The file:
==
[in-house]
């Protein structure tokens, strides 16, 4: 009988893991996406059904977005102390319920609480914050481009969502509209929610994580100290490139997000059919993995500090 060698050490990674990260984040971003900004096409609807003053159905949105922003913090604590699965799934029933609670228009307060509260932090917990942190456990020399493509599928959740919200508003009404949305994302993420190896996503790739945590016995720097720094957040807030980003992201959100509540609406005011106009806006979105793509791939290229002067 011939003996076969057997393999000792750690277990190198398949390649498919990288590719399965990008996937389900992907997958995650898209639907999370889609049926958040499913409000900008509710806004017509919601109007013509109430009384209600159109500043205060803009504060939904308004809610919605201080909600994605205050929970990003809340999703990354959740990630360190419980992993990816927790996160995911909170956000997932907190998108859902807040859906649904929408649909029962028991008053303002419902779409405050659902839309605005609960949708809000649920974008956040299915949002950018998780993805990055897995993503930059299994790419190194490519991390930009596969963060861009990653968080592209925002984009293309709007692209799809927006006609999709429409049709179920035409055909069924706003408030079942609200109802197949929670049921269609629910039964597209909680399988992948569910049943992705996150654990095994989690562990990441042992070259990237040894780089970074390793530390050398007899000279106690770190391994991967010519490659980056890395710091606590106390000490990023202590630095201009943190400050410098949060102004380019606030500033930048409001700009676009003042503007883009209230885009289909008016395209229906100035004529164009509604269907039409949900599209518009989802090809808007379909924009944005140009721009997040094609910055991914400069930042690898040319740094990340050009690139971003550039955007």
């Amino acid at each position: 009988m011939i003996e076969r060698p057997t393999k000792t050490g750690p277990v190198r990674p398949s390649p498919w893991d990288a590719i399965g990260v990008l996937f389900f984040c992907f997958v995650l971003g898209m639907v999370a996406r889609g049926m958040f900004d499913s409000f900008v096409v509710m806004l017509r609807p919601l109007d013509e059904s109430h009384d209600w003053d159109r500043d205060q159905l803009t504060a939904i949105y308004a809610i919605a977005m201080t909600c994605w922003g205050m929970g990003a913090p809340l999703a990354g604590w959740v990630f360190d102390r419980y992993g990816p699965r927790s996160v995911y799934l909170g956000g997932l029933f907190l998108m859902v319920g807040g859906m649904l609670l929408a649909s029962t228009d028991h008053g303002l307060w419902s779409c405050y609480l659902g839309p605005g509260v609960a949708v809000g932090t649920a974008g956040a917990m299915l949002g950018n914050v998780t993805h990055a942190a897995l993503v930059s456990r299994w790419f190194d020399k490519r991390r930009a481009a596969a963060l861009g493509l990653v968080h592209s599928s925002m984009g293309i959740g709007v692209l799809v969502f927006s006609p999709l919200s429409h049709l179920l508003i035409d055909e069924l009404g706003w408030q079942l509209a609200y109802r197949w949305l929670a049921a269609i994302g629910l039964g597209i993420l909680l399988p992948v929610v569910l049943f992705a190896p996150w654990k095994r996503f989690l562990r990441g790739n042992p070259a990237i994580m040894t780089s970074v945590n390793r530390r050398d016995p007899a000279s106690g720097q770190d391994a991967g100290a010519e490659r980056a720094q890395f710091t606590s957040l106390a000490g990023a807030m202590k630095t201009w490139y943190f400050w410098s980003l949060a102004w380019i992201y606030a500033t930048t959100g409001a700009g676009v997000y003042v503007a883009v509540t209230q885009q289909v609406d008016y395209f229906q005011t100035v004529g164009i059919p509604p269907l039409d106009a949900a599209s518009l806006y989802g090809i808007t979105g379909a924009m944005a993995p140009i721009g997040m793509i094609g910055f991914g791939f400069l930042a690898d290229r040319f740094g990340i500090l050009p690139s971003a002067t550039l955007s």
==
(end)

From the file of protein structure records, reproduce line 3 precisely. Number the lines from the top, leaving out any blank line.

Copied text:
């Amino acid at each position: 009988m011939i003996e076969r060698p057997t393999k000792t050490g750690p277990v190198r990674p398949s390649p498919w893991d990288a590719i399965g990260v990008l996937f389900f984040c992907f997958v995650l971003g898209m639907v999370a996406r889609g049926m958040f900004d499913s409000f900008v096409v509710m806004l017509r609807p919601l109007d013509e059904s109430h009384d209600w003053d159109r500043d205060q159905l803009t504060a939904i949105y308004a809610i919605a977005m201080t909600c994605w922003g205050m929970g990003a913090p809340l999703a990354g604590w959740v990630f360190d102390r419980y992993g990816p699965r927790s996160v995911y799934l909170g956000g997932l029933f907190l998108m859902v319920g807040g859906m649904l609670l929408a649909s029962t228009d028991h008053g303002l307060w419902s779409c405050y609480l659902g839309p605005g509260v609960a949708v809000g932090t649920a974008g956040a917990m299915l949002g950018n914050v998780t993805h990055a942190a897995l993503v930059s456990r299994w790419f190194d020399k490519r991390r930009a481009a596969a963060l861009g493509l990653v968080h592209s599928s925002m984009g293309i959740g709007v692209l799809v969502f927006s006609p999709l919200s429409h049709l179920l508003i035409d055909e069924l009404g706003w408030q079942l509209a609200y109802r197949w949305l929670a049921a269609i994302g629910l039964g597209i993420l909680l399988p992948v929610v569910l049943f992705a190896p996150w654990k095994r996503f989690l562990r990441g790739n042992p070259a990237i994580m040894t780089s970074v945590n390793r530390r050398d016995p007899a000279s106690g720097q770190d391994a991967g100290a010519e490659r980056a720094q890395f710091t606590s957040l106390a000490g990023a807030m202590k630095t201009w490139y943190f400050w410098s980003l949060a102004w380019i992201y606030a500033t930048t959100g409001a700009g676009v997000y003042v503007a883009v509540t209230q885009q289909v609406d008016y395209f229906q005011t100035v004529g164009i059919p509604p269907l039409d106009a949900a599209s518009l806006y989802g090809i808007t979105g379909a924009m944005a993995p140009i721009g997040m793509i094609g910055f991914g791939f400069l930042a690898d290229r040319f740094g990340i500090l050009p690139s971003a002067t550039l955007s």